Leave a reflection of yourself in layered data archives with Light Tracer. In a dark room you are invited to create contrasty drawings with a torch, lighter, cell phone, penlight, camera flash or other light-emitting device on a light sensitive screen - catch reflections with a flash, or draw direct with a small light. The pictures are stored in layers that fade over the course of the evening, creating a time-lapse collage of frozen images, building a record of both the sequence of users’ actions and the atmosphere directly around the screen. Stored images are replayed on a screen nearby, allowing participants to interact not only with the screen, but also with each other. An archaeology of audience participation is created to be sifted through, during and after the event (the archives are often posted on the web).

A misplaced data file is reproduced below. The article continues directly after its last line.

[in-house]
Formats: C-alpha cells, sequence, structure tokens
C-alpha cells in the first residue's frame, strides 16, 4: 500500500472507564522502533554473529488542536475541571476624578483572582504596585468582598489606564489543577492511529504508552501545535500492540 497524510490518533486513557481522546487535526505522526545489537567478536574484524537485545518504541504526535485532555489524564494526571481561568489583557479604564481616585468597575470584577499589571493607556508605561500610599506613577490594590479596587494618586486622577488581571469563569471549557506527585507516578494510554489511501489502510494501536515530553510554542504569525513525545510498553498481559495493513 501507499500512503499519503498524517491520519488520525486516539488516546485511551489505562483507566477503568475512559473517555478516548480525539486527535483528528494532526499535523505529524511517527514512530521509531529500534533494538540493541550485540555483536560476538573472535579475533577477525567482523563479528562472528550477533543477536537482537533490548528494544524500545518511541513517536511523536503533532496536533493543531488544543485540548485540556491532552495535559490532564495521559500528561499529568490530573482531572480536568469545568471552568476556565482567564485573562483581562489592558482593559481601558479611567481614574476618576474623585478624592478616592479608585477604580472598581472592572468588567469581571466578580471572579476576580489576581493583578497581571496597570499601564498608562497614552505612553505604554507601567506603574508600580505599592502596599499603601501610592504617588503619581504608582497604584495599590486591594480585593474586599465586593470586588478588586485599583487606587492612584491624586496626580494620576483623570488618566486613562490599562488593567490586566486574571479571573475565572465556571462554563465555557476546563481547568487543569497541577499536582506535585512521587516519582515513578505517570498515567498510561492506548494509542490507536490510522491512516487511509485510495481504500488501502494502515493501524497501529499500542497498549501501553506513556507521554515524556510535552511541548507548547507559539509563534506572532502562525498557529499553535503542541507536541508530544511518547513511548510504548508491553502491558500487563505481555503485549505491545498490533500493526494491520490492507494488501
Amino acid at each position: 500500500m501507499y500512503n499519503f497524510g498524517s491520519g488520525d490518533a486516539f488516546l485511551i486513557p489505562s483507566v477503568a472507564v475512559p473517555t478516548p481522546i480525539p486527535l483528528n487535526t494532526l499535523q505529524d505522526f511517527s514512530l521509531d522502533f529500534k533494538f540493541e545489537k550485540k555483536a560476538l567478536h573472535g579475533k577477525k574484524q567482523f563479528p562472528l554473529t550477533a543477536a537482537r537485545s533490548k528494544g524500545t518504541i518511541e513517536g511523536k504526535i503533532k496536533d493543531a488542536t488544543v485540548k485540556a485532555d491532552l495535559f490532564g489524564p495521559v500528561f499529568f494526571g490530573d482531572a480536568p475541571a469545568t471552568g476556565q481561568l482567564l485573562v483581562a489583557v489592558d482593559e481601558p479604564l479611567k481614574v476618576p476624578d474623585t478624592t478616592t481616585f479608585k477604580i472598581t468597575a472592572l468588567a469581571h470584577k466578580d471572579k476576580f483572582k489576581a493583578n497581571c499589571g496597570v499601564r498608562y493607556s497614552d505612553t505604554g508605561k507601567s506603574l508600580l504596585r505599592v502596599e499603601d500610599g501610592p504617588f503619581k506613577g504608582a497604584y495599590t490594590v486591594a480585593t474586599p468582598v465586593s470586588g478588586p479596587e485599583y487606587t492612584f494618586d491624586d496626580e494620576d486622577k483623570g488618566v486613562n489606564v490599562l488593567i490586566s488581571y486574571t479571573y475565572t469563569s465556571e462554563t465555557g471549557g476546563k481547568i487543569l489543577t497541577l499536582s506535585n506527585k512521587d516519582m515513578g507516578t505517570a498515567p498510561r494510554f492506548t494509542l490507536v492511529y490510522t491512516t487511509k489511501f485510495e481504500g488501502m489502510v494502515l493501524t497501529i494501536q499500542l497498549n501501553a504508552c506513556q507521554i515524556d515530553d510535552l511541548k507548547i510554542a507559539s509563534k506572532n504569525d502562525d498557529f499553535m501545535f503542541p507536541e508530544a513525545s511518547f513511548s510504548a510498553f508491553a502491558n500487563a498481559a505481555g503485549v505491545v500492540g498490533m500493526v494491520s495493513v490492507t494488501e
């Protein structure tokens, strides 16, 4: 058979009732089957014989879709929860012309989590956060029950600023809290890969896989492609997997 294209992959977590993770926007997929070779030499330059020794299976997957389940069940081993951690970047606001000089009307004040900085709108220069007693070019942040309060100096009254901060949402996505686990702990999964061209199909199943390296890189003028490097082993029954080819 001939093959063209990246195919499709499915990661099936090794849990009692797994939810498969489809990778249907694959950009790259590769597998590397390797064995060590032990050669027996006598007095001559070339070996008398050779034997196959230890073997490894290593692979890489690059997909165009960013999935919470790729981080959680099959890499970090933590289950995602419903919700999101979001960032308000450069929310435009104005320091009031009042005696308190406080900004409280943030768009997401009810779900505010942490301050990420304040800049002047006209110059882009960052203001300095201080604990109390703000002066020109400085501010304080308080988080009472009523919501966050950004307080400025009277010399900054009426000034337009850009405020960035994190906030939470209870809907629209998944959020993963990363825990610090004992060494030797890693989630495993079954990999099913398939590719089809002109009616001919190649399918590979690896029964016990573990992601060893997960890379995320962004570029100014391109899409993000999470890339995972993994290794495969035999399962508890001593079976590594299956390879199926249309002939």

Light Tracer was developed in 2005 by New Zealand born Japan resident Karl D.D. Willis, while a research student at the University of New South Wales, College of Fine Arts in Sydney, Australia. Tokyo-based Willis, an interaction designer/media artist, is currently a research student at the University of Tskukuba in Ibaraki, Japan. His research focus is an examination of interactivity in terms of the creativity and engagement of users.
Light Tracer has been shown in Australia, New Zealand, Japan, China, Italy and Denmark at exhibitions and festivals.
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